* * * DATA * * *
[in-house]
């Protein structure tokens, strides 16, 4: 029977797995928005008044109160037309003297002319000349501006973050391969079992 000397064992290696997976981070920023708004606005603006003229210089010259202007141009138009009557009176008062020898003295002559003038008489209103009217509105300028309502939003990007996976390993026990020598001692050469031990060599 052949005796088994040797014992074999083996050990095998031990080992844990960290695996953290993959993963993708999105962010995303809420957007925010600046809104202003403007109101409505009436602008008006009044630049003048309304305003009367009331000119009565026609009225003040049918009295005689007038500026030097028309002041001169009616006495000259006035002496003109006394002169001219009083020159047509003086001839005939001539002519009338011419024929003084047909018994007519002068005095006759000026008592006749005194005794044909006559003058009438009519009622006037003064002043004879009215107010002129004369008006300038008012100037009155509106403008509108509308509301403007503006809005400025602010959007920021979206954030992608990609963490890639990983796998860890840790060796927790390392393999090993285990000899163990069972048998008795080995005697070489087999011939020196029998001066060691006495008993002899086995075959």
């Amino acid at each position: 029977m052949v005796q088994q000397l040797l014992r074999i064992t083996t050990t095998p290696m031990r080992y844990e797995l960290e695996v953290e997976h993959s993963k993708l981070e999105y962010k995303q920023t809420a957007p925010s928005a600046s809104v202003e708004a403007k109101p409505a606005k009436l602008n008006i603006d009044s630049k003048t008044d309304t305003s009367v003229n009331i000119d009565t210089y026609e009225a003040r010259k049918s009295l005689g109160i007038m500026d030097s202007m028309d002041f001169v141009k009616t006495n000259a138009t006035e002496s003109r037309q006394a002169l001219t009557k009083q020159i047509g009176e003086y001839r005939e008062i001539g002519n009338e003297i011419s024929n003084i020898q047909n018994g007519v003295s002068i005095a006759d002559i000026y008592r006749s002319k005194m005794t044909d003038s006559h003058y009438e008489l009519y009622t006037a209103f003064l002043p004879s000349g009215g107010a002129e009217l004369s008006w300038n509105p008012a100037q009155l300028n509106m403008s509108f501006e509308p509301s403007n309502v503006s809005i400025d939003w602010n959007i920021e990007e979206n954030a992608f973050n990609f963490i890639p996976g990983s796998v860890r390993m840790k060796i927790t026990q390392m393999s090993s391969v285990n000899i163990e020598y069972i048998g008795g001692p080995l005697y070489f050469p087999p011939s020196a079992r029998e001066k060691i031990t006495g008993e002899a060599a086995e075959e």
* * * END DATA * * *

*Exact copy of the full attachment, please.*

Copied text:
[in-house]
């Protein structure tokens, strides 16, 4: 029977797995928005008044109160037309003297002319000349501006973050391969079992 000397064992290696997976981070920023708004606005603006003229210089010259202007141009138009009557009176008062020898003295002559003038008489209103009217509105300028309502939003990007996976390993026990020598001692050469031990060599 052949005796088994040797014992074999083996050990095998031990080992844990960290695996953290993959993963993708999105962010995303809420957007925010600046809104202003403007109101409505009436602008008006009044630049003048309304305003009367009331000119009565026609009225003040049918009295005689007038500026030097028309002041001169009616006495000259006035002496003109006394002169001219009083020159047509003086001839005939001539002519009338011419024929003084047909018994007519002068005095006759000026008592006749005194005794044909006559003058009438009519009622006037003064002043004879009215107010002129004369008006300038008012100037009155509106403008509108509308509301403007503006809005400025602010959007920021979206954030992608990609963490890639990983796998860890840790060796927790390392393999090993285990000899163990069972048998008795080995005697070489087999011939020196029998001066060691006495008993002899086995075959």
């Amino acid at each position: 029977m052949v005796q088994q000397l040797l014992r074999i064992t083996t050990t095998p290696m031990r080992y844990e797995l960290e695996v953290e997976h993959s993963k993708l981070e999105y962010k995303q920023t809420a957007p925010s928005a600046s809104v202003e708004a403007k109101p409505a606005k009436l602008n008006i603006d009044s630049k003048t008044d309304t305003s009367v003229n009331i000119d009565t210089y026609e009225a003040r010259k049918s009295l005689g109160i007038m500026d030097s202007m028309d002041f001169v141009k009616t006495n000259a138009t006035e002496s003109r037309q006394a002169l001219t009557k009083q020159i047509g009176e003086y001839r005939e008062i001539g002519n009338e003297i011419s024929n003084i020898q047909n018994g007519v003295s002068i005095a006759d002559i000026y008592r006749s002319k005194m005794t044909d003038s006559h003058y009438e008489l009519y009622t006037a209103f003064l002043p004879s000349g009215g107010a002129e009217l004369s008006w300038n509105p008012a100037q009155l300028n509106m403008s509108f501006e509308p509301s403007n309502v503006s809005i400025d939003w602010n959007i920021e990007e979206n954030a992608f973050n990609f963490i890639p996976g990983s796998v860890r390993m840790k060796i927790t026990q390392m393999s090993s391969v285990n000899i163990e020598y069972i048998g008795g001692p080995l005697y070489f050469p087999p011939s020196a079992r029998e001066k060691i031990t006495g008993e002899a060599a086995e075959e």